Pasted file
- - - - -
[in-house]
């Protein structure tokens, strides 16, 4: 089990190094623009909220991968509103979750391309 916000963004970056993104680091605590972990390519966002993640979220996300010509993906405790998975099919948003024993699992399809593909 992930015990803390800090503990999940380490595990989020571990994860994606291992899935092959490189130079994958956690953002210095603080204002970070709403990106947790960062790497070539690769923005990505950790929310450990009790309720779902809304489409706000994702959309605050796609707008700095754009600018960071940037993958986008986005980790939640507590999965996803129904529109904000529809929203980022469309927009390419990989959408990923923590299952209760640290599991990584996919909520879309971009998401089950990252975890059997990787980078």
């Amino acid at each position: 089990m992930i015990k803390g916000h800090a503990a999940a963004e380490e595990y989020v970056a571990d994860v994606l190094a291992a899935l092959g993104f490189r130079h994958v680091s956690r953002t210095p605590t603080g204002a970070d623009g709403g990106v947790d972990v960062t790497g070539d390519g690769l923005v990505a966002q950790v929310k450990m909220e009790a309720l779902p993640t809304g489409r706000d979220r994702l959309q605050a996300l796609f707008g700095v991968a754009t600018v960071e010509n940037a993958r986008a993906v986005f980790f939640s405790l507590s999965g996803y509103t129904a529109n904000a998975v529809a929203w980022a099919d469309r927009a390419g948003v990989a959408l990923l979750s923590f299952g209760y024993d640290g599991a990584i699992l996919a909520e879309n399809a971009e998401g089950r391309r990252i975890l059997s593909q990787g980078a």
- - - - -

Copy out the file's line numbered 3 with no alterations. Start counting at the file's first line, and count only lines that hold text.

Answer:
């Amino acid at each position: 089990m992930i015990k803390g916000h800090a503990a999940a963004e380490e595990y989020v970056a571990d994860v994606l190094a291992a899935l092959g993104f490189r130079h994958v680091s956690r953002t210095p605590t603080g204002a970070d623009g709403g990106v947790d972990v960062t790497g070539d390519g690769l923005v990505a966002q950790v929310k450990m909220e009790a309720l779902p993640t809304g489409r706000d979220r994702l959309q605050a996300l796609f707008g700095v991968a754009t600018v960071e010509n940037a993958r986008a993906v986005f980790f939640s405790l507590s999965g996803y509103t129904a529109n904000a998975v529809a929203w980022a099919d469309r927009a390419g948003v990989a959408l990923l979750s923590f299952g209760y024993d640290g599991a990584i699992l996919a909520e879309n399809a971009e998401g089950r391309r990252i975890l059997s593909q990787g980078a």